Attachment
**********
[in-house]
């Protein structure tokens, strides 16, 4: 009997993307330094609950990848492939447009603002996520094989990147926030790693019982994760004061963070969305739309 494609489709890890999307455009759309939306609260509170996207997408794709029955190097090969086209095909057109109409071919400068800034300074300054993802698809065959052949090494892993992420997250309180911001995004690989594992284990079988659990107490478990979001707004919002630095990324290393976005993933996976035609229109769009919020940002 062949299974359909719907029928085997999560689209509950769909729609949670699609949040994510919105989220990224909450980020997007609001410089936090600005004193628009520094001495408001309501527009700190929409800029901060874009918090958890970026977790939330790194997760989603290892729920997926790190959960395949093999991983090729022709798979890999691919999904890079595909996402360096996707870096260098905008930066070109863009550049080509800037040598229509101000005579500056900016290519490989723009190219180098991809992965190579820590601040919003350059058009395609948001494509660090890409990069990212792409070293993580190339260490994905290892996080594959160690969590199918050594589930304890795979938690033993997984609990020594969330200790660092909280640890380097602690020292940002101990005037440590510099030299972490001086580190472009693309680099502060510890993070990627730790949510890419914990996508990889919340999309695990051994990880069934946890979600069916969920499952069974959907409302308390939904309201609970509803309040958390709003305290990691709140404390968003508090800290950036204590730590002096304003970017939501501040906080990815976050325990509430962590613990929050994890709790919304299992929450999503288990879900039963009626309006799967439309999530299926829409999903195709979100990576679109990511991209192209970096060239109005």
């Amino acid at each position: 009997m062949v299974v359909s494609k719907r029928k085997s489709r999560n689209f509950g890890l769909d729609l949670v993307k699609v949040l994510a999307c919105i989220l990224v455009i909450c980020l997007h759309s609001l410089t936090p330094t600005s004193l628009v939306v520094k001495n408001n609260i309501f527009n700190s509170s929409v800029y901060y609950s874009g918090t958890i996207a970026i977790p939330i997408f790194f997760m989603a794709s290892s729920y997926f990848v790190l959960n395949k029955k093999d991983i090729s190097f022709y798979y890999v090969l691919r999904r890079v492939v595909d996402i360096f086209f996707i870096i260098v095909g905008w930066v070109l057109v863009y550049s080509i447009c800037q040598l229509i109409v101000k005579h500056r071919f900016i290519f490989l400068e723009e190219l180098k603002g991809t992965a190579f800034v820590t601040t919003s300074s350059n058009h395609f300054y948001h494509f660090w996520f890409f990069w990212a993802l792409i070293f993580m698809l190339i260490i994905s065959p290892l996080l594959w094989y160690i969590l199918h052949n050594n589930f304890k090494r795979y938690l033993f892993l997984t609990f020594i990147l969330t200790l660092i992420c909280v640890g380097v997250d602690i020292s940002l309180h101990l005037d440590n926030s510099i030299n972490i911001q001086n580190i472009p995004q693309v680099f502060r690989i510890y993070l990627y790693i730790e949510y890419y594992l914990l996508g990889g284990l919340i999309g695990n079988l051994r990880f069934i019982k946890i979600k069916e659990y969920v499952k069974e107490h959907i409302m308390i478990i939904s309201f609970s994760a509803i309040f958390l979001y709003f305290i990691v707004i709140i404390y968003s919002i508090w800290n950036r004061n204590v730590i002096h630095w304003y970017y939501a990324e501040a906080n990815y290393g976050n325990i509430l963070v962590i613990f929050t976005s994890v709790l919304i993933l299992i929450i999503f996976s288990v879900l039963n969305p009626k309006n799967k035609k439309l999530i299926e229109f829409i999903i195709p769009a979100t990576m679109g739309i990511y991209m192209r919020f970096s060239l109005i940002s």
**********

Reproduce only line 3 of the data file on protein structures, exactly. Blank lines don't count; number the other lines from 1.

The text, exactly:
């Amino acid at each position: 009997m062949v299974v359909s494609k719907r029928k085997s489709r999560n689209f509950g890890l769909d729609l949670v993307k699609v949040l994510a999307c919105i989220l990224v455009i909450c980020l997007h759309s609001l410089t936090p330094t600005s004193l628009v939306v520094k001495n408001n609260i309501f527009n700190s509170s929409v800029y901060y609950s874009g918090t958890i996207a970026i977790p939330i997408f790194f997760m989603a794709s290892s729920y997926f990848v790190l959960n395949k029955k093999d991983i090729s190097f022709y798979y890999v090969l691919r999904r890079v492939v595909d996402i360096f086209f996707i870096i260098v095909g905008w930066v070109l057109v863009y550049s080509i447009c800037q040598l229509i109409v101000k005579h500056r071919f900016i290519f490989l400068e723009e190219l180098k603002g991809t992965a190579f800034v820590t601040t919003s300074s350059n058009h395609f300054y948001h494509f660090w996520f890409f990069w990212a993802l792409i070293f993580m698809l190339i260490i994905s065959p290892l996080l594959w094989y160690i969590l199918h052949n050594n589930f304890k090494r795979y938690l033993f892993l997984t609990f020594i990147l969330t200790l660092i992420c909280v640890g380097v997250d602690i020292s940002l309180h101990l005037d440590n926030s510099i030299n972490i911001q001086n580190i472009p995004q693309v680099f502060r690989i510890y993070l990627y790693i730790e949510y890419y594992l914990l996508g990889g284990l919340i999309g695990n079988l051994r990880f069934i019982k946890i979600k069916e659990y969920v499952k069974e107490h959907i409302m308390i478990i939904s309201f609970s994760a509803i309040f958390l979001y709003f305290i990691v707004i709140i404390y968003s919002i508090w800290n950036r004061n204590v730590i002096h630095w304003y970017y939501a990324e501040a906080n990815y290393g976050n325990i509430l963070v962590i613990f929050t976005s994890v709790l919304i993933l299992i929450i999503f996976s288990v879900l039963n969305p009626k309006n799967k035609k439309l999530i299926e229109f829409i999903i195709p769009a979100t990576m679109g739309i990511y991209m192209r919020f970096s060239l109005i940002s």